Northampton considers water expansion

Published 11:26 am Sunday, June 2, 2019

JACKSON – The Northampton County Public Works Department has been working on a possible water system expansion in some parts of the county. Public Works Director Kirk Rogers provided an update to the Board of Commissioners at their regular meeting here on Monday, May 20.

“It looks like we’re going to have about 230 homes that we can encompass with this project,” Rogers explained. “The list of roads along with a map was sent to USDA on April 29 to see if we qualify for a SEARCH grant.”

SEARCH stands for ‘special evaluation of assistance for rural community and households.’ At the time of his presentation, Rogers said they were still waiting to hear from USDA about the grant.

Rogers said the grant, if awarded, would be for $30,000 and could cover expenses for things such as the preliminary engineering report for the project. He also stated the county was in the process of receiving funds from a different grant as well which would help the project move forward.

The total estimated cost for the expansion project is approximately $4.5 million.

Many of the roads proposed for the project are located in the northeastern corner of the county in the vicinity of Severn, Pendleton, and Conway areas. Other roads include two at Lake Gaston and one near Pleasant Hill.

The list of roads—either fully or partially proposed to receive county water service in the expansion—include Mandrake Court, West Main Street Murfreesboro, Stanley Drive, Galatia Road, Barrett Cabin Road, Turkey Branch Road, Vaughan Creek Road, Horne Road, Whites Road, Big John Store Road, Pineridge Lane, Stanley Barnes Road, Willis Hare Road, and Boone’s Bridge Road.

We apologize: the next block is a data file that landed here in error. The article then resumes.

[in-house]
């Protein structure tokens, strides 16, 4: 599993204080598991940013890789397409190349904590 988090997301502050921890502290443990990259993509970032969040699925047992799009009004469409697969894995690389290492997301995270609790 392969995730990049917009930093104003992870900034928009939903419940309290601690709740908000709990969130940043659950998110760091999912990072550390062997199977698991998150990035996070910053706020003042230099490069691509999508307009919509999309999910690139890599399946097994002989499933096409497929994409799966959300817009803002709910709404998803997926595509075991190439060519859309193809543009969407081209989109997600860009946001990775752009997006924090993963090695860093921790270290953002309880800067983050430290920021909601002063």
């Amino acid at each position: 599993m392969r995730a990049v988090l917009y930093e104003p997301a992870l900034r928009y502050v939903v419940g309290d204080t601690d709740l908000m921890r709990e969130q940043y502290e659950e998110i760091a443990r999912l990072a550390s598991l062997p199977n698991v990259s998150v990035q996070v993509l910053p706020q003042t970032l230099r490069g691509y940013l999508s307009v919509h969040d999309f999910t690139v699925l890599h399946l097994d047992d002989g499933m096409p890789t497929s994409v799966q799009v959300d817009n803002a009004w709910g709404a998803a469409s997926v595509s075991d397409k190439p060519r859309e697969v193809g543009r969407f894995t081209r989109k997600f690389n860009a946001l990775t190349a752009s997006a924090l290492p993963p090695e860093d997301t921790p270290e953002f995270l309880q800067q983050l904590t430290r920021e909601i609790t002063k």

Board Chairman Charles Tyner said water is his number one priority, and he hoped to make sure more than 90 percent of county residents had access to the county water system. If they don’t receive the SEARCH grant, he said they would start looking right away for other grants to pursue the project.

“The water enterprise system pays for itself. It’s not taxpayer dollars,” Tyner stated after Rogers’ presentation. “The people who use the water are the ones who pay the bill for the water system.”

According to Rogers, speaking to the News Herald on May 28, they were still waiting on notification about the SEARCH grant status.